The High Court has quashed the Copyright and Rights in Performances (Personal Copies for Private Use) Regulations 2014 (SI 2014/2361) (2014 Regulations).
EU member states may allow the private copying of copyright works provided that there is fair compensation for rights holders (Article 5(2)(b), Copyright Directive (2001/29/EC)) (the Directive) (Article 5(2)(b)). However, the Directive provides that compensation is not due where the private copying causes no or minimal harm to rights holders. The UK has implemented Article 5(2)(b).
Following the 2010 Hargreaves review and consultation by the Secretary of State for Business, Innovation & Skills (S), section 28 of the Copyright, Designs and Patents Act 1988 was amended to permit the making of personal copies of copyright works for private use (section 28B). Under section 28B, the making of a copy of a work, other than a computer program, by an individual does not infringe copyright in the work provided that the copy is of the individual’s own copy of the work, or a personal copy of the work made by the individual. The copy must be made for the individual’s private use, and not for commercial purposes.
R, representing copyright owners, applied for judicial review of section 28B, arguing that it was incompatible with Article 5(2)(b) as it did not provide fair compensation for rights.
The court held that, due to a defect in the process by which evidence was collected and evaluated during the consultation process leading up to the adoption of the 2014 Regulations, the decision to adopt the new private copying exception was unlawful.
The court then invited R and S to make submissions so that it could determine whether:
- The 2014 Regulations should be quashed and, if so, whether this should have prospective or retrospective effect.
- A reference should be made to the European Court of Justice (ECJ) about the meaning of the concept of “harm”.
The court held that the entirety of the 2014 Regulations and all of the rights and obligations contained within them should be quashed, with prospective effect only.
Quashing the 2014 Regulations would give the government the opportunity to decide whether, and in what form, any further factual enquiries should be carried out and whether a new private copying exception should be introduced.
Future proceedings between a specific right holder and an alleged infringer could raise potentially complex and far-reaching issues, including whether the fact that they relied at the time on section 28B created some kind of estoppel, legitimate expectation or fair use defence in private law. Also, private right holders did not in practice bring proceedings against infringers in this situation and this strengthened the court’s conclusion not to address this issue now. An important and unusual characteristic of this case was that a major impetus for change, which had led to the adoption of the 2014 Regulations, was widespread acceptance that the law had fallen into disrepute.
There should be no reference to the ECJ at present because, as the 2014 Regulations had been quashed, the essence of the case had disappeared. The court would be at risk of sending a hypothetical reference to the ECJ and of the ECJ declining to answer the question posed.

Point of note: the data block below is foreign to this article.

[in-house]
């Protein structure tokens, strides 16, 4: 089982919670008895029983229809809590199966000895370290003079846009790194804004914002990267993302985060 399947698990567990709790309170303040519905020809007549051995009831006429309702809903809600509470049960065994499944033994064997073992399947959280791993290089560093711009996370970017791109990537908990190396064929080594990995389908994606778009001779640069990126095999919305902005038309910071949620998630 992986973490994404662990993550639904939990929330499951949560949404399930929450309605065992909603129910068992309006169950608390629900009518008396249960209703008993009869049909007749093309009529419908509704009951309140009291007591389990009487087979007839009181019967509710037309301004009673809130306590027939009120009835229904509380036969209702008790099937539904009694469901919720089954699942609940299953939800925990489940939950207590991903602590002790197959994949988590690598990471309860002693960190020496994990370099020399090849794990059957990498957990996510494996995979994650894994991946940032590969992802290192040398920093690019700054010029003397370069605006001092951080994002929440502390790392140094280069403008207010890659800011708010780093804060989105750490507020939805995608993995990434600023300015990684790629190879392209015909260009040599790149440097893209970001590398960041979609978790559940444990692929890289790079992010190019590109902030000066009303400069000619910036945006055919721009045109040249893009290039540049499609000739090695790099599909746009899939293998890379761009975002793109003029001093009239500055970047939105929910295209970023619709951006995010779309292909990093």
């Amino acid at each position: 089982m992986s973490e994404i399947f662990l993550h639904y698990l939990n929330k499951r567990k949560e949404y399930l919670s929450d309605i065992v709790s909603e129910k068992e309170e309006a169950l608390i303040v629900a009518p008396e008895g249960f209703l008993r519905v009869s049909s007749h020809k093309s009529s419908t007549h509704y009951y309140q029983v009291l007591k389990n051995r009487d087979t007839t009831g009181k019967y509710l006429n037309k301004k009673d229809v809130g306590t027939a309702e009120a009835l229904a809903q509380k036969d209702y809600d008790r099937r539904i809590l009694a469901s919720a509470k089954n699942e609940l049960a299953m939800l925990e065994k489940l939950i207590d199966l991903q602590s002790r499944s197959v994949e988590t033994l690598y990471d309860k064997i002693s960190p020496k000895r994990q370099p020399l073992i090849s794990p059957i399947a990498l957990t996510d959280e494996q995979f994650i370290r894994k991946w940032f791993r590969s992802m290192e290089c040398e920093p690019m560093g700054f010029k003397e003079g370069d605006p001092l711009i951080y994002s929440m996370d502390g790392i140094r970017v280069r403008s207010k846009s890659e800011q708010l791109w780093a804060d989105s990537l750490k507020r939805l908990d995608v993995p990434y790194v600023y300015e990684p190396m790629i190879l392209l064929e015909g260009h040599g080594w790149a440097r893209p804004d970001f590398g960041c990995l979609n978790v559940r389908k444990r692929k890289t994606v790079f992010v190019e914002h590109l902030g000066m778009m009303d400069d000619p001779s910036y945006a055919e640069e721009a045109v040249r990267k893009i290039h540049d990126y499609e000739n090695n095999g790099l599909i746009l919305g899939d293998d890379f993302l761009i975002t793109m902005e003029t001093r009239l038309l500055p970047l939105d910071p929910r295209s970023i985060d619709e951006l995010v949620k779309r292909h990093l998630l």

However, the court left open the possibility of a reference at some future point in the proceedings by including liberty to apply into the final order. This would avoid the costs and effort of commencing fresh judicial review proceedings if S’s ongoing reconsideration crystallised into a dispute between the parties which raised questions as to the meaning of “harm”.
This decision marks a significant reverse for the government. The introduction of a private copying exception had been under debate for many years, and was recommended by both the Gowers and Hargreaves reviews. The clock is now turned back to the unsatisfactory position where private copying will no doubt continue, but will again infringe. It seems unlikely that rights holders will change their previous policy of not, in practice, seeking to enforce their rights in those circumstances, but either way copyright is brought further into disrepute.
The future of the private copying exception in the UK is unlikely to be resolved in the near future. It is unclear whether the government will seek to reintroduce the exception and, if so, whether it will now include a compensation mechanism. The court strongly criticised the government’s reasoning in introducing the exception, so if the government does wish to try again then it will likely have to conduct a new impact assessment and evidence-gathering exercise before deciding whether or not a new version of the exception would require a compensation mechanism or instead meets the no or minimal harm test. So it is very unlikely that a new exception will be introduced in the near future.
A further unresolved question is whether rights holders will seek compensation from the government for copies made under the exception to date.
Rights holders and infringers are left with continued uncertainty and with a law that, as the court acknowledged, has fallen into disrepute.
Case: R (British Academy of Songwriters, Composers and Authors and others) v Secretary of State for Business, Innovation and Skills  EWHC 2041 (Admin).
First published in the September 2015 issue of PLC Magazine and reproduced with the kind permission of the publishers. Subscription enquiries 020 7202 1200.